In a surprising ending to many, the Supreme Court ruled in favor of Black voters, striking down an Alabama congressional voting map.
As part of the 5-4 decision, the outlet noted that the court reaffirmed a lower court ruling that ordered Alabama to draw a new map, adding an additional majority-Black district. The design in question included one predominately Black region out of the state’s seven districts, which is 27 percent Black.
Chief Justice John Roberts and Justice Brett Kavanaugh joined the court’s three liberals in voting the majority. Justice Clarence Thomas sided with Alabama along with fellow conservatives Justices Neil Gorsuch, Amy Coney Barrett, and Samuel Alito. “As we explain below, we find Alabama’s new approach to Section 2 compelling neither in theory nor in practice. We accordingly decline to recast out Section 2 case law as Alabama requested,” Roberts wrote per The Hill.
The state previously affirmed its map did not violate Section 2 of the Voting Rights Act because it used a “race-neutral benchmark.” “That test is flawed in its fundamentals,” Roberts added. “Districting involves myriad considerations —compactness, contiguity, political subdivisions, natural geographic boundaries, county lines, pairing of incumbents, communities of interest, and population equality.”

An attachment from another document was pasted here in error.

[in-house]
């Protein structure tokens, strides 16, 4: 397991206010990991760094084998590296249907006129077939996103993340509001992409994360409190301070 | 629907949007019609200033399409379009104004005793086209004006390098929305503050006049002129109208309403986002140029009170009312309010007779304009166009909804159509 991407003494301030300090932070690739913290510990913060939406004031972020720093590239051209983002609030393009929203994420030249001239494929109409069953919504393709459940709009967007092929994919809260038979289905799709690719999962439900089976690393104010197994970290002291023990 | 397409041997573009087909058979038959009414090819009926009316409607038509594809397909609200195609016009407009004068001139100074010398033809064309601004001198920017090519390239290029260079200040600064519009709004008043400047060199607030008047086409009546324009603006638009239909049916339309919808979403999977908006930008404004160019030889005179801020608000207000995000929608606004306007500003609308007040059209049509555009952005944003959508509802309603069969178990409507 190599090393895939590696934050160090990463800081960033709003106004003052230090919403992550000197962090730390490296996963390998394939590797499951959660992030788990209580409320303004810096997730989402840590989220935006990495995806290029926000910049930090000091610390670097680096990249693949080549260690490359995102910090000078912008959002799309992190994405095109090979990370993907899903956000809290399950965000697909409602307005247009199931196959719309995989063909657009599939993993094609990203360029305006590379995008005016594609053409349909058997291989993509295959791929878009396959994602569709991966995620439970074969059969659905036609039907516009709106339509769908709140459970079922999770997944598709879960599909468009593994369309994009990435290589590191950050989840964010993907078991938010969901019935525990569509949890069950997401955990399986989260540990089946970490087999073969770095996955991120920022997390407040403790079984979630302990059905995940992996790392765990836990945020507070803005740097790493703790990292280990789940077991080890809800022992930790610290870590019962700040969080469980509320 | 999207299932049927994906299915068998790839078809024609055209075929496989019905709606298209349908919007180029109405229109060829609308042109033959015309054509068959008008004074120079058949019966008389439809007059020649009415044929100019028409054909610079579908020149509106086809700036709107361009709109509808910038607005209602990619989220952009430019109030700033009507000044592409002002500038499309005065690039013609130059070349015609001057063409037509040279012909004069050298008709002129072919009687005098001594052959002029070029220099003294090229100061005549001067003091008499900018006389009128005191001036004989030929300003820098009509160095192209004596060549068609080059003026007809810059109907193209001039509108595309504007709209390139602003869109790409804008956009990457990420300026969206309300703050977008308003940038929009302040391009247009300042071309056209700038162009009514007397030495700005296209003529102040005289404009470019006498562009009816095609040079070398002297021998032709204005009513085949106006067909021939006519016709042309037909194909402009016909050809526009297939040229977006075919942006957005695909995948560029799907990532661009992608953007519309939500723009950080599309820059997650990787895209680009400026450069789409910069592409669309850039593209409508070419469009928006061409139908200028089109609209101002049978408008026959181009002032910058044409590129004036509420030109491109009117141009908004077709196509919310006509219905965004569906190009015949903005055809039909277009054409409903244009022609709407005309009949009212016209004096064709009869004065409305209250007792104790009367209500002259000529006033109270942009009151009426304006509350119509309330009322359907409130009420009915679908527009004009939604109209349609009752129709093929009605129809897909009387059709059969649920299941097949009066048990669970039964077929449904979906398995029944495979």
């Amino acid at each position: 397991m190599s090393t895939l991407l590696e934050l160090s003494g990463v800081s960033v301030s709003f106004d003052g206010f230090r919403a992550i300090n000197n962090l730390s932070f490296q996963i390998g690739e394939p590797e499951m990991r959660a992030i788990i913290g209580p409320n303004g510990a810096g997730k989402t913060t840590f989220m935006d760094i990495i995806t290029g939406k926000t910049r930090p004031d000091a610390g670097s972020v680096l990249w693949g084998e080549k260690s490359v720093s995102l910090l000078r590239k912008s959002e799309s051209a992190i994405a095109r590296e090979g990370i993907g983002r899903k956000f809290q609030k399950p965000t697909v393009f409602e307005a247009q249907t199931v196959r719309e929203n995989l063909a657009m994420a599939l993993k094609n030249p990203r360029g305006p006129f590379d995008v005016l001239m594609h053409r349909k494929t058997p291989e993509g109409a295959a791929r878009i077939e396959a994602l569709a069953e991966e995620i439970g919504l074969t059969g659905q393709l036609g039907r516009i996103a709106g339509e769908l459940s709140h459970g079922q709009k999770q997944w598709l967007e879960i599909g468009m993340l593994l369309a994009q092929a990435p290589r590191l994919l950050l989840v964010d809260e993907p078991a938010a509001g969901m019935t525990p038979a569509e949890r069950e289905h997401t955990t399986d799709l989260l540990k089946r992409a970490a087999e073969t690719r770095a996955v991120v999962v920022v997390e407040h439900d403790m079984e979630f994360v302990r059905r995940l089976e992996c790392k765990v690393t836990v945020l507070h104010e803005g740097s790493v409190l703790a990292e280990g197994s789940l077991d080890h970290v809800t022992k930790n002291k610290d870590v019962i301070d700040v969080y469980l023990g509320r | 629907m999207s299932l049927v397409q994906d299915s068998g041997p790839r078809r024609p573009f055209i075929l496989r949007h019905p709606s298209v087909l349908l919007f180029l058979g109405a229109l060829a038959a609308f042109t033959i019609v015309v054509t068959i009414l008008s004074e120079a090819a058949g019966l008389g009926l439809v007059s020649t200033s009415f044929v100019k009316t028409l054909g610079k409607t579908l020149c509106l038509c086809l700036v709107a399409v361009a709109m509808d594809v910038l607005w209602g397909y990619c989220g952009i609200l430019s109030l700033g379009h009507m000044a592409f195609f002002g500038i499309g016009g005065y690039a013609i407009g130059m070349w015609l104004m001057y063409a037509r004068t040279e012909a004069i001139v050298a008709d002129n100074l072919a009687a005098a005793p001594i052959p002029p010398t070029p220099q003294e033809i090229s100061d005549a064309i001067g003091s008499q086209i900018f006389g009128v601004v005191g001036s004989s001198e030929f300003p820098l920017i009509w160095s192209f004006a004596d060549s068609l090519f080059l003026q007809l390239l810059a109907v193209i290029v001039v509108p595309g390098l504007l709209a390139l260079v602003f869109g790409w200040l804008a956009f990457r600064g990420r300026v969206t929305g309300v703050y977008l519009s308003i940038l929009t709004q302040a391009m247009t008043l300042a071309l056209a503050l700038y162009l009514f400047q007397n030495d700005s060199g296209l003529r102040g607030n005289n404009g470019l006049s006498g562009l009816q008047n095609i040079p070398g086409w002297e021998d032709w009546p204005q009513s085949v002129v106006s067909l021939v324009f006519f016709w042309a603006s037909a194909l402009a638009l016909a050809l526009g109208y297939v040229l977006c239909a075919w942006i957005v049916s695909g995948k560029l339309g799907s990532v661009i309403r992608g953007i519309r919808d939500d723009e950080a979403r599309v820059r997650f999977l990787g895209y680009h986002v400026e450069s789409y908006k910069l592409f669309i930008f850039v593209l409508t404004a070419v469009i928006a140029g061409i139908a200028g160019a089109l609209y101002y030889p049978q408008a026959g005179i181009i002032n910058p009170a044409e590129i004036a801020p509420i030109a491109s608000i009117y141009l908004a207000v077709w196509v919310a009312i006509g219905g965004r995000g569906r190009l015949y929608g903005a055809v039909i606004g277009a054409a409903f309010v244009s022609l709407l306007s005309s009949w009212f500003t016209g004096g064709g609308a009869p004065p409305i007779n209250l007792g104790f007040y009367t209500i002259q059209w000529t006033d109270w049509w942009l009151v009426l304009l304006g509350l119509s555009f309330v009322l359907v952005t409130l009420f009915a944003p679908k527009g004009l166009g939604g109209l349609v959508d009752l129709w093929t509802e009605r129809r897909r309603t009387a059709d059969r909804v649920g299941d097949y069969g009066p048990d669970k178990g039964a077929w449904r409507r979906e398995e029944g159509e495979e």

After the ruling, Evan Milligan, a Black voter and the lead plaintiff in the case, shared the victory was for people of color and democracy. “We are grateful that the Supreme Court upheld what we knew to be true: that everyone deserves to have their vote matter and their voice heard. Today is a win for democracy and freedom not just in Alabama but across the United States,” Milligan said.
Last year, the nation’s highest court placed a lower court’s ruling on hold in a 5-4 emergency decision while the justices examined the case more thoroughly. Although, the challenged state map was allowed for the 2022 elections.
YOU MIGHT ALSO LIKE
Quincy Brown went head-to-head with comedian and actor Emmanuel Hudson for what was arguably the most hilarious installment of the series to date.
Angela Yee talks "The Breakfast Club," growing up in Brooklyn & interning for Wu-Tang Clan | ‘The Blackprint with Detavio Samuels’
On this all-new episode of “The Blackprint,” host and REVOLT CEO Detavio Samuels welcomes Angela Yee to discuss growing up in Brooklyn, interning for Wu-Tang Clan, “The Breakfast Club,” and curating her own show. Presented by LIFEWTR.
Tiffany Haddish on therapy, wild fan interactions & the upcoming 'Haunted Mansion' movie | 'The Jason Lee Show'
On this all-new episode of “The Jason Lee Show,” the one and only Tiffany Haddish sits for a must-watch conversation about wild interactions with fans, her new movie ‘Haunted Mansion,’ bringing her therapist on dates, and being present. Watch the hilarious interview here.
On this all-new episode of “On In 5,” multitalented Nigerian artist Pheelz opens up about waiting for his opportunity to fully express himself through music, his inspirations and emotions, and the musical icons he grew up admiring. Watch!
On this episode of “Assets Over Liabilities,” Jordyn Woods welcomes hosts Rashad Bilal and Troy Millings to her headquarters to discuss expanding Woods by Jordyn, prioritizing authenticity throughout her brand promotions, not talking about money with friends, being patient, and saying, “No.” Watch here!